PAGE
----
Most international NGOs (INGOs) delivering humanitarian assistance in disrupted societies have yet to design and implement concrete programmes that encourage substantive partnerships with local organisations, despite a broad and sincere effort to make such cooperation a centrepiece of relief and development. Enduring collaboration and capacity building depend on INGOs taking initiative and spending money on partnerships in politically charged environments, advocacy with donors and host governments, and serious institutional investment in local organisations. A Princeton University graduate research team visited five countries (Bosnia, Mozambique, Pakistan, Palestine, and Sudan) and interviewed more than 100 local and INGOs in November 1999 to assess the cooperative ventures between the two in politically disrupted environments. The study focused on four…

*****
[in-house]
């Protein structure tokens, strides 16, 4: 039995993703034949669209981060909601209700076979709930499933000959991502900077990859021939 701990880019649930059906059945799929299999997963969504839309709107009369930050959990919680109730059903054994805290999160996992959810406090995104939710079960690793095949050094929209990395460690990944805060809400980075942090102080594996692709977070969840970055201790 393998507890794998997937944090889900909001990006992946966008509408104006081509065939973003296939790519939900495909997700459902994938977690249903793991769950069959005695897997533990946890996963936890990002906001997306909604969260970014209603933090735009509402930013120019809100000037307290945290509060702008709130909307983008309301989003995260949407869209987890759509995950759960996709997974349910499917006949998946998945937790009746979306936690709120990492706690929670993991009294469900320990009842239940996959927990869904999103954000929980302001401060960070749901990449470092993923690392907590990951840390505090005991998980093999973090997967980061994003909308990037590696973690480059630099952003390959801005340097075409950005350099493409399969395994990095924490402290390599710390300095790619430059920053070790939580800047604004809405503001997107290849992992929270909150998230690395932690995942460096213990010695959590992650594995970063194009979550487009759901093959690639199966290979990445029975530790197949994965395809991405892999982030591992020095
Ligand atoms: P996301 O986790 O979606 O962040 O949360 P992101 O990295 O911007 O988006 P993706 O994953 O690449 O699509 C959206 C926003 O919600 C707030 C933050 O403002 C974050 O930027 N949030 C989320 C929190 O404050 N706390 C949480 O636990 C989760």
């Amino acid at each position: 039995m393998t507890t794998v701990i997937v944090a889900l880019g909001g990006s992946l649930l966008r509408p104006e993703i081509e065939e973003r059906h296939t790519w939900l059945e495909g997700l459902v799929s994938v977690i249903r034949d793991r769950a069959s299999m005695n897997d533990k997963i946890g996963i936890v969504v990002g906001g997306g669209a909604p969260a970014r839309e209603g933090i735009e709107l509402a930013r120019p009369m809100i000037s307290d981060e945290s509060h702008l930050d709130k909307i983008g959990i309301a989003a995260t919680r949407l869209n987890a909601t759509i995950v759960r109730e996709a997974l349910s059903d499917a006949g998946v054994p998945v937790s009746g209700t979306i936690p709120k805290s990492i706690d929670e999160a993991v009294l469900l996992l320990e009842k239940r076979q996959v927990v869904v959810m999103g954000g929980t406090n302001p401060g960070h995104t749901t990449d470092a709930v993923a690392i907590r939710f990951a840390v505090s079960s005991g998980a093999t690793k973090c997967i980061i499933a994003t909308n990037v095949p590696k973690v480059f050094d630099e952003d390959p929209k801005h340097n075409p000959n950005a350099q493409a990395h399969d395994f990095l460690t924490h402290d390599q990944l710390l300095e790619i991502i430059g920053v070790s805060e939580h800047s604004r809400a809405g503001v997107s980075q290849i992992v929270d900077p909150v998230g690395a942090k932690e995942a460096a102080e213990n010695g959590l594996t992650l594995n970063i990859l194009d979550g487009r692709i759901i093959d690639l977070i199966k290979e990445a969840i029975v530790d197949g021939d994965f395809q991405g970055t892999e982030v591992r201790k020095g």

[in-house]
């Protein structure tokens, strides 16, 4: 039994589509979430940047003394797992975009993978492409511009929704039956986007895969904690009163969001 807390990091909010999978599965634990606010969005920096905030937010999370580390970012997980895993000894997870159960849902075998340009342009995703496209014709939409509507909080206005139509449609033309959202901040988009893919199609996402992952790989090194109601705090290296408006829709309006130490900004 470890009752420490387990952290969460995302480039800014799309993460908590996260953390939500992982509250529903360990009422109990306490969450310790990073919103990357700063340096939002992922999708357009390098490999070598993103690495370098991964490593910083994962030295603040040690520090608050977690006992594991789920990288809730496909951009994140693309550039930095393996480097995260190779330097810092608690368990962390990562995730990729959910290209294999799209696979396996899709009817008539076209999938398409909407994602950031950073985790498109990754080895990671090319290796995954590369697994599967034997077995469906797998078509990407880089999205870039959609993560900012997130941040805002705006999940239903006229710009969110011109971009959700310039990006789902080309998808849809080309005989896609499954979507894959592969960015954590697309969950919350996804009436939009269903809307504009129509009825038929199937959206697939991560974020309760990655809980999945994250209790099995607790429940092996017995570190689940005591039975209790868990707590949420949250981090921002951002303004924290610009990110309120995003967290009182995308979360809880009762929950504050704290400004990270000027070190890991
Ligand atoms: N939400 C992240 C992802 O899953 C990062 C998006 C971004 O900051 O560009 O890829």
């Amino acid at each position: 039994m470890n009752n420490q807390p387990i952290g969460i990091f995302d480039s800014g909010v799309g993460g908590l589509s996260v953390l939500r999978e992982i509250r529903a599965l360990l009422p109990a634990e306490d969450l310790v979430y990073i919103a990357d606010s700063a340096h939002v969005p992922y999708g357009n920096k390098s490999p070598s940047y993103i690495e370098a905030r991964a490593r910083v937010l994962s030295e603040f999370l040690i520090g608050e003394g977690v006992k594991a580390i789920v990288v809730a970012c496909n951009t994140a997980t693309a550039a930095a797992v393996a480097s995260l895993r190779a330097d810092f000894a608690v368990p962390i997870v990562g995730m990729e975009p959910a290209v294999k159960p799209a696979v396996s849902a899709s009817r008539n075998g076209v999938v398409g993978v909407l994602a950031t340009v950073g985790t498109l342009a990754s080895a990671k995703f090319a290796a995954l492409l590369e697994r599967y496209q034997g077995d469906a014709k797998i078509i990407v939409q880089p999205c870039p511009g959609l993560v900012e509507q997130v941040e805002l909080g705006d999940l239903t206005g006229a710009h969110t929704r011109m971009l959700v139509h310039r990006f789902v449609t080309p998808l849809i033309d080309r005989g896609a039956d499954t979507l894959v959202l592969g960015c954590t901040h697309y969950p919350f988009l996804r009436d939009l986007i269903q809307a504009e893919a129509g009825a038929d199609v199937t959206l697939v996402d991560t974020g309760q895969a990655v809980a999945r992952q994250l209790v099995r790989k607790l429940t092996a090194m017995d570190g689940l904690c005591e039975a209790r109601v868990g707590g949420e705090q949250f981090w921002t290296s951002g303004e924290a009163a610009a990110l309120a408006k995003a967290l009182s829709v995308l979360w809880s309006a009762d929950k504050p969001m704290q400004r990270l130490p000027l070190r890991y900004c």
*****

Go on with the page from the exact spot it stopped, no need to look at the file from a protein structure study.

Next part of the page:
This is a welcome report; it highlights successes, but also failings and weaknesses. It asks whether Kosovo refugees obtained appropriate protection and assistance, and whether UNHCR met its own standards. It looks at five areas in particular, namely context, including background, preparedness and initial responses; management; assistance and coordination; protection; and relations with the military. This short review touches only a few. Kosovo was not unique, even though no one disputes that the exodus was unusually large and swift – some 500,000 refugees fled within two weeks, rising to a high probably in the region of 850,000. No one disputes, either, that UNHCR was constrained by circumstance. But that aside, all the errors…
Page 1 of 37

Find an Issue

Standard Login